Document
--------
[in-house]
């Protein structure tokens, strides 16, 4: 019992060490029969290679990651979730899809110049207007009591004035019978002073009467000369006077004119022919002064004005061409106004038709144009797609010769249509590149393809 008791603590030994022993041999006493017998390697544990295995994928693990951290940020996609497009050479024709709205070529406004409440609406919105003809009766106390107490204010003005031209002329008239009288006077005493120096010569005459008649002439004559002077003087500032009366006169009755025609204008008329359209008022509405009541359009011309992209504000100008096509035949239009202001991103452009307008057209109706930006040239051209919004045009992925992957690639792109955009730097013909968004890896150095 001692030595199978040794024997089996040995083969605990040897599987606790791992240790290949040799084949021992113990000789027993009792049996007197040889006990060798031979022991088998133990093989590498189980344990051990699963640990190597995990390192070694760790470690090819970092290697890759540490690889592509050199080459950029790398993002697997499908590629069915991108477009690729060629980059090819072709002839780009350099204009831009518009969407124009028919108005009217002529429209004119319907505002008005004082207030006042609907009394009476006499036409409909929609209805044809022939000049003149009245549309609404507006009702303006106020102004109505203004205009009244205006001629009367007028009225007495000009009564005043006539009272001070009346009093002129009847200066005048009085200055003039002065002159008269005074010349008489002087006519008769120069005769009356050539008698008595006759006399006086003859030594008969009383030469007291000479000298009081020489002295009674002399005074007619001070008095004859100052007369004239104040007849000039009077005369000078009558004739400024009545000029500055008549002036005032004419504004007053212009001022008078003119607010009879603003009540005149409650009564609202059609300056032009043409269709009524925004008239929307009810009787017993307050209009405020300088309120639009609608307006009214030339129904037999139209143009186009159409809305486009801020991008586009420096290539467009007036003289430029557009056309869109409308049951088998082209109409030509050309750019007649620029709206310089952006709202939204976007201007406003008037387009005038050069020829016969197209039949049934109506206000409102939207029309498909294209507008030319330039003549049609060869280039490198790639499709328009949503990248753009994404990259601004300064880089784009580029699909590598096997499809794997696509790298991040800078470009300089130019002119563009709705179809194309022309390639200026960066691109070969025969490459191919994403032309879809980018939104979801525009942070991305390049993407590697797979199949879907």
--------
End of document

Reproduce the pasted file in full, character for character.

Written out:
[in-house]
């Protein structure tokens, strides 16, 4: 019992060490029969290679990651979730899809110049207007009591004035019978002073009467000369006077004119022919002064004005061409106004038709144009797609010769249509590149393809 008791603590030994022993041999006493017998390697544990295995994928693990951290940020996609497009050479024709709205070529406004409440609406919105003809009766106390107490204010003005031209002329008239009288006077005493120096010569005459008649002439004559002077003087500032009366006169009755025609204008008329359209008022509405009541359009011309992209504000100008096509035949239009202001991103452009307008057209109706930006040239051209919004045009992925992957690639792109955009730097013909968004890896150095 001692030595199978040794024997089996040995083969605990040897599987606790791992240790290949040799084949021992113990000789027993009792049996007197040889006990060798031979022991088998133990093989590498189980344990051990699963640990190597995990390192070694760790470690090819970092290697890759540490690889592509050199080459950029790398993002697997499908590629069915991108477009690729060629980059090819072709002839780009350099204009831009518009969407124009028919108005009217002529429209004119319907505002008005004082207030006042609907009394009476006499036409409909929609209805044809022939000049003149009245549309609404507006009702303006106020102004109505203004205009009244205006001629009367007028009225007495000009009564005043006539009272001070009346009093002129009847200066005048009085200055003039002065002159008269005074010349008489002087006519008769120069005769009356050539008698008595006759006399006086003859030594008969009383030469007291000479000298009081020489002295009674002399005074007619001070008095004859100052007369004239104040007849000039009077005369000078009558004739400024009545000029500055008549002036005032004419504004007053212009001022008078003119607010009879603003009540005149409650009564609202059609300056032009043409269709009524925004008239929307009810009787017993307050209009405020300088309120639009609608307006009214030339129904037999139209143009186009159409809305486009801020991008586009420096290539467009007036003289430029557009056309869109409308049951088998082209109409030509050309750019007649620029709206310089952006709202939204976007201007406003008037387009005038050069020829016969197209039949049934109506206000409102939207029309498909294209507008030319330039003549049609060869280039490198790639499709328009949503990248753009994404990259601004300064880089784009580029699909590598096997499809794997696509790298991040800078470009300089130019002119563009709705179809194309022309390639200026960066691109070969025969490459191919994403032309879809980018939104979801525009942070991305390049993407590697797979199949879907």